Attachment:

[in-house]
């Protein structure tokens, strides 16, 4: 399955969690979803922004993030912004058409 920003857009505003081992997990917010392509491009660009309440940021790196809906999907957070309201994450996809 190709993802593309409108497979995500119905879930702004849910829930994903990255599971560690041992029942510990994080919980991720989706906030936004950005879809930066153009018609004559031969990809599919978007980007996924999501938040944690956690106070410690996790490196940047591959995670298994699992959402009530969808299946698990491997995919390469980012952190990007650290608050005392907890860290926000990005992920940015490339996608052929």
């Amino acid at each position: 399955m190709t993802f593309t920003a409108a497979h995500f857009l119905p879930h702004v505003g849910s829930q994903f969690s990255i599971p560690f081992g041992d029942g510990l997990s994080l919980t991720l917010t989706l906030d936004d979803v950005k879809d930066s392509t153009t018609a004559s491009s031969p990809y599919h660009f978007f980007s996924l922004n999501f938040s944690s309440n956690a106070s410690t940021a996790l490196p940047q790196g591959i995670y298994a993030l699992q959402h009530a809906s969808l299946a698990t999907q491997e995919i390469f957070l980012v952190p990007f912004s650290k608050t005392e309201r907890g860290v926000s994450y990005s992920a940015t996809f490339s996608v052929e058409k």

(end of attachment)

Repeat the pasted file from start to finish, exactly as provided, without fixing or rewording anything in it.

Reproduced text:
[in-house]
């Protein structure tokens, strides 16, 4: 399955969690979803922004993030912004058409 920003857009505003081992997990917010392509491009660009309440940021790196809906999907957070309201994450996809 190709993802593309409108497979995500119905879930702004849910829930994903990255599971560690041992029942510990994080919980991720989706906030936004950005879809930066153009018609004559031969990809599919978007980007996924999501938040944690956690106070410690996790490196940047591959995670298994699992959402009530969808299946698990491997995919390469980012952190990007650290608050005392907890860290926000990005992920940015490339996608052929």
């Amino acid at each position: 399955m190709t993802f593309t920003a409108a497979h995500f857009l119905p879930h702004v505003g849910s829930q994903f969690s990255i599971p560690f081992g041992d029942g510990l997990s994080l919980t991720l917010t989706l906030d936004d979803v950005k879809d930066s392509t153009t018609a004559s491009s031969p990809y599919h660009f978007f980007s996924l922004n999501f938040s944690s309440n956690a106070s410690t940021a996790l490196p940047q790196g591959i995670y298994a993030l699992q959402h009530a809906s969808l299946a698990t999907q491997e995919i390469f957070l980012v952190p990007f912004s650290k608050t005392e309201r907890g860290v926000s994450y990005s992920a940015t996809f490339s996608v052929e058409k």